MHC class I peptides are derived from the proteolytic degradation of self-proteins, (so called retirees), as well as, defective ribosomal products (DRiPs) (4, 5). While there are some exceptions, protein sources of MHC-I peptides are generally processed through the proteasome in a ubiquitin-dependent fashion (6–8). Once generated, these peptides are transported into the endoplasmic reticulum (ER) by the transporter for antigen processing (TAP), trimmed by the N-terminal aminopeptidases ERAP1 and ERAP2, and loaded onto MHC class I proteins for transport to the cell surface and surveillance by cytotoxic CD8+ T-cells (9).
Because the majority of peptides presented by MHC class I are thought to be derived from proteolytic degradation, we hypothesized that it might be possible to stimulate the presentation of specific MHC-I peptides through purposeful protein degradation. Recent developments in chemical biology have provided tools called proteolysis targeting chimera (PROTAC) with which to test our capability to do this (10). PROTAC compounds target specific proteins for proteasomal degradation through the recruitment of E3 ubiquitin ligases to a protein of interest. This is accomplished using a bi-functional chemical tool containing a protein-specific ligand and an E3 ubiquitin-ligase recruiting factor (Figure 1A) (10–12).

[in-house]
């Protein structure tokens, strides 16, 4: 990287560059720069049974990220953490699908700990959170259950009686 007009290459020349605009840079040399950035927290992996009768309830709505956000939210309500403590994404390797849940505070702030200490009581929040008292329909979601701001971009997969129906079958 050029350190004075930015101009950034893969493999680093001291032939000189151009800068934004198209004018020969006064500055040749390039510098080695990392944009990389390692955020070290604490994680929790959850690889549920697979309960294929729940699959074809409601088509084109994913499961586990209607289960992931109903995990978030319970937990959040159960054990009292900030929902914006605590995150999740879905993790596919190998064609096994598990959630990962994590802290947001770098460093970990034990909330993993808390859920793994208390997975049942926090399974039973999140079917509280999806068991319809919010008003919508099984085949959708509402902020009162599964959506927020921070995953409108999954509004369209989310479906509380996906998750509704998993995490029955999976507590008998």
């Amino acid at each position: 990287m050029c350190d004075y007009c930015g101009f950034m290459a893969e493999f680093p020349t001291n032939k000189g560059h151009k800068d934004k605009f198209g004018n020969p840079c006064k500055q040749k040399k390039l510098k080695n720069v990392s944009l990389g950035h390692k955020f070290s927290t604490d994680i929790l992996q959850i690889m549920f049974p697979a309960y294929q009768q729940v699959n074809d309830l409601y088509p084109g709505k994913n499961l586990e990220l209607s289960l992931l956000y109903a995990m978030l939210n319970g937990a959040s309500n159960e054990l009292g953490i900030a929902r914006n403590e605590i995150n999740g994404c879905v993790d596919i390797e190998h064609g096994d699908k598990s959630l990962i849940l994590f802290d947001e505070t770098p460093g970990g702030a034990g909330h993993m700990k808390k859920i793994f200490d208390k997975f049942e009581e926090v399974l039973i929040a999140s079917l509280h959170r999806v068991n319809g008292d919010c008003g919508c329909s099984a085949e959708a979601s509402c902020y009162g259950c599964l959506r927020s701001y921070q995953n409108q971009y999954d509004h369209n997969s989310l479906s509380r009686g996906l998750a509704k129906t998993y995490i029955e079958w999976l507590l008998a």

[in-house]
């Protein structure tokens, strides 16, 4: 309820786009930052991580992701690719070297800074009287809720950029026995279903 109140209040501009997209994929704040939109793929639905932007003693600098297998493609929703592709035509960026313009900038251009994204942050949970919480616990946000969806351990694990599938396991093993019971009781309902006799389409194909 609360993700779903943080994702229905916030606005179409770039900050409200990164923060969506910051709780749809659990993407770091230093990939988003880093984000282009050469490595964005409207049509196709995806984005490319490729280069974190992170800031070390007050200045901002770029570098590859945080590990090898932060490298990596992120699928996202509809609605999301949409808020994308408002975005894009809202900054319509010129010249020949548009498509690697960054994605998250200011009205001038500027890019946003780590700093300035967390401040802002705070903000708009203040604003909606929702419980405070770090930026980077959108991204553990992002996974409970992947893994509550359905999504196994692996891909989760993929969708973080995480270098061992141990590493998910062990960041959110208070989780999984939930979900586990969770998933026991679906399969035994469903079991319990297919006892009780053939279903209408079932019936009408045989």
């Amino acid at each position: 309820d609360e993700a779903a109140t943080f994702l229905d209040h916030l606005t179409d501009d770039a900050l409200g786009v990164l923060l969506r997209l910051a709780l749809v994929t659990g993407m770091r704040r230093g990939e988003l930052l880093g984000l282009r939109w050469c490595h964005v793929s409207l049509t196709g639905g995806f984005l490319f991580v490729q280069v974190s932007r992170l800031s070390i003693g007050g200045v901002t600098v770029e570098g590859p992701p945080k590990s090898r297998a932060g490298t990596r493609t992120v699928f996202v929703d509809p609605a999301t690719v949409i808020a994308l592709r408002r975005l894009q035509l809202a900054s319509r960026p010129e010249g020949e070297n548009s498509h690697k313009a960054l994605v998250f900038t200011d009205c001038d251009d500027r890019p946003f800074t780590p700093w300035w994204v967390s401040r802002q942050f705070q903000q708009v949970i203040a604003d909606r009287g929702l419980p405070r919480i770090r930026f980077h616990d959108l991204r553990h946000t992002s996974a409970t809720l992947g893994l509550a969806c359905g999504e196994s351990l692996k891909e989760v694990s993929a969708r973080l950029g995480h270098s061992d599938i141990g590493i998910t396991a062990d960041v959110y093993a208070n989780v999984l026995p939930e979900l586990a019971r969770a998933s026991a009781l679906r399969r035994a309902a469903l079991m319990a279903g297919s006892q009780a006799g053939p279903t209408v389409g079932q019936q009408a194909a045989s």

Figure 1. PROTAC compounds induce the presentation of MHC-I peptides. (A) PROTAC compounds consist of a protein ligand (triangle) and an E3 ubiquitin-ligase recruiting factor (star). PROTAC compounds induce the proteolytic degradation of target cellular proteins through a ubiquitin-mediated (pink circle) pathway. This could result in the presentation of MHC-I peptides derived from target protein. (B) PROTAC compounds used in this study: all three target the BET family of proteins through the small molecule JQ1 while recruiting different E3 ubiquitin-ligases.
Protein degrading compounds were originally developed as an alternative to protein inhibitors: instead of binding to a protein and inhibiting activity, (while generally maintaining the cellular concentration of the target), PROTAC compounds act catalytically within a cell perpetually degrading the offending protein (13). We hypothesized that peptide products of PROTAC-induced degradation could be used for MHC-I antigen processing and presentation. If so, then we would be able to observe changes to the MHC-I peptide repertoire on the cell surface upon use of a PROTAC. Specifically, we expected to observe MHC-I peptides derived from PROTAC-targeted proteins.